Water discovery opens up the possibility of life on the planet Jupiter
With the help of two advanced telescopes, scientists discovered that there is water in Jupiter is the Great Red Spot. This means that the possibility of life ‘can not be completely excluded,” said the researchers.
In a stunning scientific discovery, researchers have found water clouds inside of Jupiter is the Great Red Spot, raising the prospect that life could exist on the planet.
Jupiter is the Great Red Spot, a storm that has been continuously observed since 1830 and is still a mystery for NASA and much of the scientific community, but the discovery of water, clouds can lead to a greater understanding of the planet, the atmosphere, and whether it ever held life, Clemson University astrophysicist Máté Ádámkovics said.
“Water can play a crucial role in Jupiter’s dynamic weather system, so this will help to advance our understanding of what makes the atmosphere of the planet is so turbulent,” Ádámkovics said in a statement.
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Ádámkovics was quick to warn that, while the presence of water in the solar system the largest planet is promising, that does not mean that it is a precursor for life. “And, finally, where the potential for liquid water, the possibility of life can not be completely excluded. So, although it seems very unlikely, life on Jupiter is not beyond the reach of our imagination,” he added.
In the past, NASA has said that the planet “environment is probably not conducive to life as we know it,” but did add that one of the larger moons, Europa, is “one of the likeliest places to find life elsewhere in our solar system.”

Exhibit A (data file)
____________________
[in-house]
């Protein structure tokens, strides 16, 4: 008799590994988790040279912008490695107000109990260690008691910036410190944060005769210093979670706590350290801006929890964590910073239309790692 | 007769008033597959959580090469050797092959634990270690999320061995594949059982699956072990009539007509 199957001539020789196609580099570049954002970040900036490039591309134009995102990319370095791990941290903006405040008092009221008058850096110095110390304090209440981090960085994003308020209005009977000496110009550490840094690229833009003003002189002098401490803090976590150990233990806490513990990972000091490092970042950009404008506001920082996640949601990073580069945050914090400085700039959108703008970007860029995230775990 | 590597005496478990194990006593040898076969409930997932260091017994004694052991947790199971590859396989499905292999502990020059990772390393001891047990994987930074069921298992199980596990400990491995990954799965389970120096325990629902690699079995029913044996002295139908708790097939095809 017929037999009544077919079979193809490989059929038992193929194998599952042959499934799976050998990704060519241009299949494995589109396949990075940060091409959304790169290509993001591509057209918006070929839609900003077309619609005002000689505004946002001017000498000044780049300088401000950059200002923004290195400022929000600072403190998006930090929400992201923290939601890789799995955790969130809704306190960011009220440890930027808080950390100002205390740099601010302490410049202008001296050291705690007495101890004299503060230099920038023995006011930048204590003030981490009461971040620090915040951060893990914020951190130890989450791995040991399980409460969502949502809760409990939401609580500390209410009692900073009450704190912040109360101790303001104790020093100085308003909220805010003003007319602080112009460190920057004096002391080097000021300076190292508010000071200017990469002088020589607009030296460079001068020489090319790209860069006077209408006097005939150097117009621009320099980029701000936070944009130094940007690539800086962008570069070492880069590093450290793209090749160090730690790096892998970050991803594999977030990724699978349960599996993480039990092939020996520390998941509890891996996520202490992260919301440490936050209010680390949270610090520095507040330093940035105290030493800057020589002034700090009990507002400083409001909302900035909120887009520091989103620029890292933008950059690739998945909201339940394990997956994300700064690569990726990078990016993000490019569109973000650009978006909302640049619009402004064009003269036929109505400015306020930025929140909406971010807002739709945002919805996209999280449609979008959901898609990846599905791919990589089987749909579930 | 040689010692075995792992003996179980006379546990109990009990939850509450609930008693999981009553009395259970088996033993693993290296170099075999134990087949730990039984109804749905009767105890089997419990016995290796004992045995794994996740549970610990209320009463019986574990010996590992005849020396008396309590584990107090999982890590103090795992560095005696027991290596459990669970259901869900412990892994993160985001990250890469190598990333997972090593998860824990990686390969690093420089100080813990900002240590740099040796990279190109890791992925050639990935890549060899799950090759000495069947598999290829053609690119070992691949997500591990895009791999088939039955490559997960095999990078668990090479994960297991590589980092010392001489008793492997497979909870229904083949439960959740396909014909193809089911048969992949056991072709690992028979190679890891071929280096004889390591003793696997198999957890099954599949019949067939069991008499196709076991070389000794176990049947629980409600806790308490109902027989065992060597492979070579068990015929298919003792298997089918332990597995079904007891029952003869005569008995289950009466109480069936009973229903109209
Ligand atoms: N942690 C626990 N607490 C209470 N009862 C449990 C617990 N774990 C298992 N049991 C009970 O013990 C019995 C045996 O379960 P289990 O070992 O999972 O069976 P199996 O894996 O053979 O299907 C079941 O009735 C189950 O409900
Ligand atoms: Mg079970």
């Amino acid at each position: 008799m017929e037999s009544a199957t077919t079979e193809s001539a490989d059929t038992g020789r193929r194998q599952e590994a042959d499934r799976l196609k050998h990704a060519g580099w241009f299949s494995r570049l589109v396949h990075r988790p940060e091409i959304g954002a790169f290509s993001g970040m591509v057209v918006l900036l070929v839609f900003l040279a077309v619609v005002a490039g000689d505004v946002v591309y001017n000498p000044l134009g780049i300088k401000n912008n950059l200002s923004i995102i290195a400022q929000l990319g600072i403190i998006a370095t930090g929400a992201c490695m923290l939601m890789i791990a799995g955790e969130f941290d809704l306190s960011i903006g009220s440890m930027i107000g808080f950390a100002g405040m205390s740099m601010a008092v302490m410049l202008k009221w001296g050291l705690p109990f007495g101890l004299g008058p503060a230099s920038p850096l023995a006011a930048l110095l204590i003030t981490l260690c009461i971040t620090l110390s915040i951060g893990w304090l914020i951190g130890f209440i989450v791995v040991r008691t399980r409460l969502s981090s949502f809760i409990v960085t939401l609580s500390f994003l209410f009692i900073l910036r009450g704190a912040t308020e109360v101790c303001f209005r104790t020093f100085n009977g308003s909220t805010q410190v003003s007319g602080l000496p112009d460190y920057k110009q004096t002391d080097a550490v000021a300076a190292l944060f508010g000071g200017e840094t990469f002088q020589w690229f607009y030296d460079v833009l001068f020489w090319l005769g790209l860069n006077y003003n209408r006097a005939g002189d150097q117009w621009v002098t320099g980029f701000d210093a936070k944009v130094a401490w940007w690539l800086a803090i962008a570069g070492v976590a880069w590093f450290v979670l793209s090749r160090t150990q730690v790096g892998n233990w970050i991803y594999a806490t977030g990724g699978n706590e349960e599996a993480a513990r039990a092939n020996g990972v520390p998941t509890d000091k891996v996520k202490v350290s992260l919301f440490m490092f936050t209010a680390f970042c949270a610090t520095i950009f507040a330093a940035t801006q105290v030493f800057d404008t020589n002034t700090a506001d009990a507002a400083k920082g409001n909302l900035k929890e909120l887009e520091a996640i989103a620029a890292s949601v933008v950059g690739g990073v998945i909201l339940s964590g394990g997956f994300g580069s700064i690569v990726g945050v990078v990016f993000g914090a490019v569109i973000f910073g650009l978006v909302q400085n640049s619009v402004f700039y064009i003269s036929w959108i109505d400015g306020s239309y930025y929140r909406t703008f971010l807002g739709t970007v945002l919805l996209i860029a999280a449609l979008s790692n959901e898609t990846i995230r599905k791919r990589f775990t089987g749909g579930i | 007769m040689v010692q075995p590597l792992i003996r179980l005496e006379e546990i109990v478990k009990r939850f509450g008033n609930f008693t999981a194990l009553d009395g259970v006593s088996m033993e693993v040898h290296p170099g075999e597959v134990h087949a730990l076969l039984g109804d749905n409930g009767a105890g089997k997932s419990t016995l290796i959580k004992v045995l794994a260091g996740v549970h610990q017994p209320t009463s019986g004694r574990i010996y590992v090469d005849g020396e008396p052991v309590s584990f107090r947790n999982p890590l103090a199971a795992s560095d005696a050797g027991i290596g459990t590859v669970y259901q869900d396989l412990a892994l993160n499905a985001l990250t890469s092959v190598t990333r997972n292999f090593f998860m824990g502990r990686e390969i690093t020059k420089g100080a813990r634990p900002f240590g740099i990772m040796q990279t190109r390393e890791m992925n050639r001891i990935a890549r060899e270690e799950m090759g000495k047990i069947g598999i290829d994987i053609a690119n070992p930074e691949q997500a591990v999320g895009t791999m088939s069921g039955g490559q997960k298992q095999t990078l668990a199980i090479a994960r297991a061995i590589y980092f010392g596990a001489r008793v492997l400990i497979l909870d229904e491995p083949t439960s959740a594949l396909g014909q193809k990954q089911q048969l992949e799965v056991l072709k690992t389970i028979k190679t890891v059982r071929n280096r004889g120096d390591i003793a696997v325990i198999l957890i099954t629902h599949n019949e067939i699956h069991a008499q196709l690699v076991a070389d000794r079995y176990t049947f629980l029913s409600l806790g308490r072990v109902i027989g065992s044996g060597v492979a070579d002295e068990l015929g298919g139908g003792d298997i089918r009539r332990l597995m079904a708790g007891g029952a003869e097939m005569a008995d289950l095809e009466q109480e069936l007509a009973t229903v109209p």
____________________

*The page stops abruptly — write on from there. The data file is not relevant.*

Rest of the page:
The research team used the iSHELL on the NASA Infrared Telescope Facility and the Near-Infrared Spectograph on the Keck 2 telescope out of the water, the use of radiation data collected from the instruments.
The level of the water on the planet is somewhat surprising, though perhaps not excessive, having regard to the size of Jupiter. Ádámkovics noted that “Jupiter was a gas giant that contains more than twice the mass of all other planets together”, so when combined with the fact that the atmosphere is a mixture of hydrogen and helium, has many times more water than we are here on Earth.”
In addition, Jupiter has 79 moons usually consists of ice cream, including the aforementioned Europa and Ganymede, where scientists recently discovered “extraordinary” electromagnetic waves known as “chorus waves” coming from the satellite.
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Eventually, researchers hope to learn how much water on the planet and what role it plays, outside of the potential for are of crucial importance for the life.
“Water can play a crucial role in Jupiter’s dynamic weather system, so this will help to advance our understanding of what makes the atmosphere of the planet is so turbulent,” Ádámkovics added.
The team of the Clemson used specially designed software to the data they were given, said undergraduate student Rachel Conway, who is involved in the university Creative Research program.
“When I initially began, I started with the run of the data. The code was already written and I was just connecting it to new data, and the generation of output files,” he said. “But when I began to recover from failures, and learning more about what is going on. I am interested in everything that exists, and thus to learn more about what we do not know is always cool.”
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In the fall, the project will move from the analysis of only the Great Red Spot is large enough for two or three Worlds – and to the entire planet, Ádámkovics said.
The study is published in the Astronomical Journal.
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